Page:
Grief is the experience of mourning and reacting to loss. Often grief is associated with the death of a loved one or a pet, but it can result from many different types of losses—from losing a job to losing your youth to losing the possibility of the future you imagined.
Different cultures respond to grief in different ways. Some place a lot of intentionality on the practice of grief and develop rituals and ceremonies around it. Others scarcely acknowledge it and spend more time focusing on the future than the past. Your experience of grief is likely a result of your cultural background, your family history, and your personality.
Although the feelings and practices associated with grief may differ from person to person and from group to group, it is a universal experience that can help us touch into our deepest feelings and our connection to the world around us. It can be confusing, difficult, and even unbearable, but it can also be transformative and cathartic.
Whether you are very familiar with grief or have minimal exposure to it, there is much to be learned about the experience. Here are ten things you may not have known about grief that are important to remember.
- Grief is not linear. Those who have experienced grief know it is not a linear process. That means its expression can look different from day to day. The Five Stages of Grief (denial, anger, bargaining, depression, and acceptance) detail common ways of experiencing grief, but they are not exhaustive and do not always follow that order.
- Grief doesn’t always look like sadness. People experience grief differently and it does not always present as crying or sadness. Some individuals experiencing deep grief may feel angry, confused, depressed or manic.
- Grief can be collective. Collective grief is an emotional experience that is shared by an entire community. It is a communal response to widespread tragedies, such as natural disasters or war. The United States, like many parts of the world, is currently experiencing a collective grief over the COVID-19 pandemic and the ways it has affected life as we knew it.
- Grief has physical effects. Grieving someone or something doesn’t just affect our mental state and emotions. It can have physical effects as well, ranging from insomnia and digestive issues to muscle soreness and memory loss.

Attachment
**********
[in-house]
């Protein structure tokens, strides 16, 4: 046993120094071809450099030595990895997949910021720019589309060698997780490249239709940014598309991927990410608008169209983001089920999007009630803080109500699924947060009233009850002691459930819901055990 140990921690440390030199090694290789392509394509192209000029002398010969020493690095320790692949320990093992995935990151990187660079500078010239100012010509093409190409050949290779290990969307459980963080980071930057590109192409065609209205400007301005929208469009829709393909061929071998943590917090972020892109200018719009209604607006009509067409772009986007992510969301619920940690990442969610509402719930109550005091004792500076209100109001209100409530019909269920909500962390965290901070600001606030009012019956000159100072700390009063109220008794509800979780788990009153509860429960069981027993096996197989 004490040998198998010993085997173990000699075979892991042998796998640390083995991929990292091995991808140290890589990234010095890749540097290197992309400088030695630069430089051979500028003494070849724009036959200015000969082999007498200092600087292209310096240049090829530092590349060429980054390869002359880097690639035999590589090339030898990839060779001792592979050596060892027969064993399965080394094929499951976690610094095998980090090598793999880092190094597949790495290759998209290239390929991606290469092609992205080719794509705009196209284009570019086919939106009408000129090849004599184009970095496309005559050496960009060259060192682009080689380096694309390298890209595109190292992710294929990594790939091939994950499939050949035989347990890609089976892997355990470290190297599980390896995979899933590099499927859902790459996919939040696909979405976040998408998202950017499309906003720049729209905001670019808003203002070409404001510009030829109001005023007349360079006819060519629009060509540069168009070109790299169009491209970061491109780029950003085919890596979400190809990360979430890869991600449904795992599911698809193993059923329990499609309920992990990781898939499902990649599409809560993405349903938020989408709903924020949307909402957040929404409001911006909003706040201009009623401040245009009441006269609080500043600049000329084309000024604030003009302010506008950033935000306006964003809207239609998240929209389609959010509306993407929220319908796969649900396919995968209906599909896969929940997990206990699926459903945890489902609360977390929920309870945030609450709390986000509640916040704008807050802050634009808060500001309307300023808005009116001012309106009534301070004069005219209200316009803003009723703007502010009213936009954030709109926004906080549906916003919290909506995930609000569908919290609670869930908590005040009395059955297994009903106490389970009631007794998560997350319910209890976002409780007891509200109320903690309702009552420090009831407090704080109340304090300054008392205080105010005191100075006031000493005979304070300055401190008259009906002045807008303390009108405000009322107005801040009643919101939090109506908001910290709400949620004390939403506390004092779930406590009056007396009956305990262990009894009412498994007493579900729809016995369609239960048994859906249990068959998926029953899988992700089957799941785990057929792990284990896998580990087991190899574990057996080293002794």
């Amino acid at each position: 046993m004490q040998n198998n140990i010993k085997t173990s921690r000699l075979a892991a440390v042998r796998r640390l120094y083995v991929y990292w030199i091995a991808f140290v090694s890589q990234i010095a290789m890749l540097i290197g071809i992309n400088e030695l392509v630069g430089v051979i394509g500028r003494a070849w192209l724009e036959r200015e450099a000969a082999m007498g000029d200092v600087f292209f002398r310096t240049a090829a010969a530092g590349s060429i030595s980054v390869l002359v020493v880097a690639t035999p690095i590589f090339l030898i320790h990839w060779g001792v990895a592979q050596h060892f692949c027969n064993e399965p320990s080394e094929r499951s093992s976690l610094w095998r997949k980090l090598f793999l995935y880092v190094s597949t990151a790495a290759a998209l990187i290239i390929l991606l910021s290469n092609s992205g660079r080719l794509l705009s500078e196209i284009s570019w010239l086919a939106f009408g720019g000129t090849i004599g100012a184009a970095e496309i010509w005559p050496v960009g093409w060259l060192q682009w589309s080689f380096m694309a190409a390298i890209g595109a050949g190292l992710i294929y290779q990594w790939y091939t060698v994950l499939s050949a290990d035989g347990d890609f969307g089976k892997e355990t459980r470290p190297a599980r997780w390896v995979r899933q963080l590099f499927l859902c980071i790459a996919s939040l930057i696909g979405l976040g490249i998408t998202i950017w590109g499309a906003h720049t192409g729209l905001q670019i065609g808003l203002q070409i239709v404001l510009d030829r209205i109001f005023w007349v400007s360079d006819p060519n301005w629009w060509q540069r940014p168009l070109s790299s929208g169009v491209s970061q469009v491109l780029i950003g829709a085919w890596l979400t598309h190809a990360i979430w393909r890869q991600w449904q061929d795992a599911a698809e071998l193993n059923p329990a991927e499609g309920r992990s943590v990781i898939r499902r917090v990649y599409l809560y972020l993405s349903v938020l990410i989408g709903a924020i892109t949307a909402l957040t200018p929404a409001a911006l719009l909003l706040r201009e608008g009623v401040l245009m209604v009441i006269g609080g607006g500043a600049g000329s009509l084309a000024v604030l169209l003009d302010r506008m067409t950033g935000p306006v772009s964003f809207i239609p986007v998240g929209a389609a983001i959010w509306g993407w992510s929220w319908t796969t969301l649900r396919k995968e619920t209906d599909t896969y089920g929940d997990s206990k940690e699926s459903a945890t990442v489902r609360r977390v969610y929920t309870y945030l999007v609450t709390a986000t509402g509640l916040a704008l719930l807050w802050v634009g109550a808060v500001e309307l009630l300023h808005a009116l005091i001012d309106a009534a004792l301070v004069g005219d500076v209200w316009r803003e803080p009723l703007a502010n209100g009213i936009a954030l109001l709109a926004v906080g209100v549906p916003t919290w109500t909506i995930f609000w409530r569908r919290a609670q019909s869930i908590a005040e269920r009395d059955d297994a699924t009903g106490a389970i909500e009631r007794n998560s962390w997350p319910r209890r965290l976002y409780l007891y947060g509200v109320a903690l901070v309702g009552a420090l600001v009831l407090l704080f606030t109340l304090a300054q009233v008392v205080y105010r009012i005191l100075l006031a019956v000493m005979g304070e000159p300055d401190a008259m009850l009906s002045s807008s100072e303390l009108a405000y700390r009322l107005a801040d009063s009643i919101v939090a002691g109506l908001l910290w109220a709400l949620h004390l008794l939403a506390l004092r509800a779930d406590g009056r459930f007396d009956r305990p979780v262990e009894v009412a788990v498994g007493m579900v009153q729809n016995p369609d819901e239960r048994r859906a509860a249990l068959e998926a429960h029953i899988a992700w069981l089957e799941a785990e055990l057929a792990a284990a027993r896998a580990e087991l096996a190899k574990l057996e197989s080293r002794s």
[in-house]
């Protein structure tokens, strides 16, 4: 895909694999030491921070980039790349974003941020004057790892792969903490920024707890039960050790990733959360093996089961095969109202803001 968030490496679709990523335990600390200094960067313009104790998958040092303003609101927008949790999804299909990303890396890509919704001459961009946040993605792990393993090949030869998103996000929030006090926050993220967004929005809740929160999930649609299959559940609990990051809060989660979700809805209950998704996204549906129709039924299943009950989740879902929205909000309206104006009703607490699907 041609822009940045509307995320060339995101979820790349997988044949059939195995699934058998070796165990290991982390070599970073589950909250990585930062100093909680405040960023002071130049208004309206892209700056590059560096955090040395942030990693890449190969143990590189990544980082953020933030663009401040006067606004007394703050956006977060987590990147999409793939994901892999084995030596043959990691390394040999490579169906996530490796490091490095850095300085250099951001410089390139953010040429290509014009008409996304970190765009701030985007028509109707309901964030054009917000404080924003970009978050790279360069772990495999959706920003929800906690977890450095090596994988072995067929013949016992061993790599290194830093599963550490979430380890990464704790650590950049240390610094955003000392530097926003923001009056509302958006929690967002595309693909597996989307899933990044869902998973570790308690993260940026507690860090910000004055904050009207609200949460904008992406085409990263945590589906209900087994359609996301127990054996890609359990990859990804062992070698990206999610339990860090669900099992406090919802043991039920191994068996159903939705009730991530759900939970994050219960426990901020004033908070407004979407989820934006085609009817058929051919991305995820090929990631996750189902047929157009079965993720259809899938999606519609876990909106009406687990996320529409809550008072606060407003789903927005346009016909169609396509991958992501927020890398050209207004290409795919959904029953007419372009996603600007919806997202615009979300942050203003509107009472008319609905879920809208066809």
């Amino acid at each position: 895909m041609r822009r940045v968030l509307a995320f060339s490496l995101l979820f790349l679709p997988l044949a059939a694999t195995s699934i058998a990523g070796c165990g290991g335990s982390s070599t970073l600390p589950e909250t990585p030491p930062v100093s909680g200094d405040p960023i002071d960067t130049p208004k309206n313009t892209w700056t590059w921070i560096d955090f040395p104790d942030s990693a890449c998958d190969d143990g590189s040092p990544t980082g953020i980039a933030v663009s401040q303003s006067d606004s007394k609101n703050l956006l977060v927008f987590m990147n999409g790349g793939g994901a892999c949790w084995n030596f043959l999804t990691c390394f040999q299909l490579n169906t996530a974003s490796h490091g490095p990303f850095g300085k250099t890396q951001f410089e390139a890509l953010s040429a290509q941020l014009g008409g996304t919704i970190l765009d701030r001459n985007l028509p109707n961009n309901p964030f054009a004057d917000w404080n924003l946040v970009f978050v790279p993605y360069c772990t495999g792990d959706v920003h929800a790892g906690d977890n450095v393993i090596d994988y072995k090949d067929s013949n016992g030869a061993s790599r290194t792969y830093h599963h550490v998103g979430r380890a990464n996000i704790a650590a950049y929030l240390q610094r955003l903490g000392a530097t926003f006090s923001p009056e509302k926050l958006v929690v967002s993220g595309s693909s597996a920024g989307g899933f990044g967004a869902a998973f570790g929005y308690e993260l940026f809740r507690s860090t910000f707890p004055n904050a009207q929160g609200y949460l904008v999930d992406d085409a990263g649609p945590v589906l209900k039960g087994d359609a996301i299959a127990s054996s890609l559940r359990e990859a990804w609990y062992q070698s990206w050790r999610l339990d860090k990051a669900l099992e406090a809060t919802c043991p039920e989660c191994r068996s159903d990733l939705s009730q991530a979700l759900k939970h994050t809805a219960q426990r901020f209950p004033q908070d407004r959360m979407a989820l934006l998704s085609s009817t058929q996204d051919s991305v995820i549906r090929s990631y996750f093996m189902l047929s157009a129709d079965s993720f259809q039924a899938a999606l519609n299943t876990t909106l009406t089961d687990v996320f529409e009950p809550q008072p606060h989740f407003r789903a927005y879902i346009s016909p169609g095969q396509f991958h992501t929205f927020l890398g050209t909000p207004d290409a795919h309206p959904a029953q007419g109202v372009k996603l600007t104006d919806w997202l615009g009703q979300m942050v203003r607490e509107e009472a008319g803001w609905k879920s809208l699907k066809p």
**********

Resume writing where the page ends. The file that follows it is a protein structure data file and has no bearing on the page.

- Grief can exacerbate mental health issues. Individuals who suffer from anxiety, depression, and other mental health disorders may find their symptoms become worse when going through a period of grief.
- Grief can last for years. Although the intensity of feelings associated with grief may subside, the grief itself can last for years. Sometimes it never goes away. It is normal to grieve certain people or situations for your entire life.
- Grief can be re-triggered. Sometimes intense feelings can arise suddenly because of a “trigger” — a certain word, sensation, or situation that reminds our nervous systems of something in the past and creates an immediate bodily and emotional response. When grief is re-triggered, an individual could be feeling happy and “normal” in one moment and be experiencing a deep and overwhelming emotion the next.
- Grief sometimes requires professional help. According to The Recovery Village, about 10 to 20 percent of grievers experience “complicated grief” and have difficulty with daily functioning for a long period of time after the loss. Individuals with complicated grief should seek the help of a professional to help them process their thoughts and feelings.
- Grief can result from something that hasn’t happened. Often grief occurs following the loss of something important, but it is also possible to mourn things that will never happen. For example, individuals who are infertile may grieve the possibility of ever having a biological child.
- Grief is personal. No one can really tell you what is normal and what is not when you are in the midst of experiencing grief. It is a personal process that looks different for every individual. There is no timeline or process that fits everyone and no other person will truly be able to understand your experience — even though friends and family may try to compare their situations in an effort to help you feel better.
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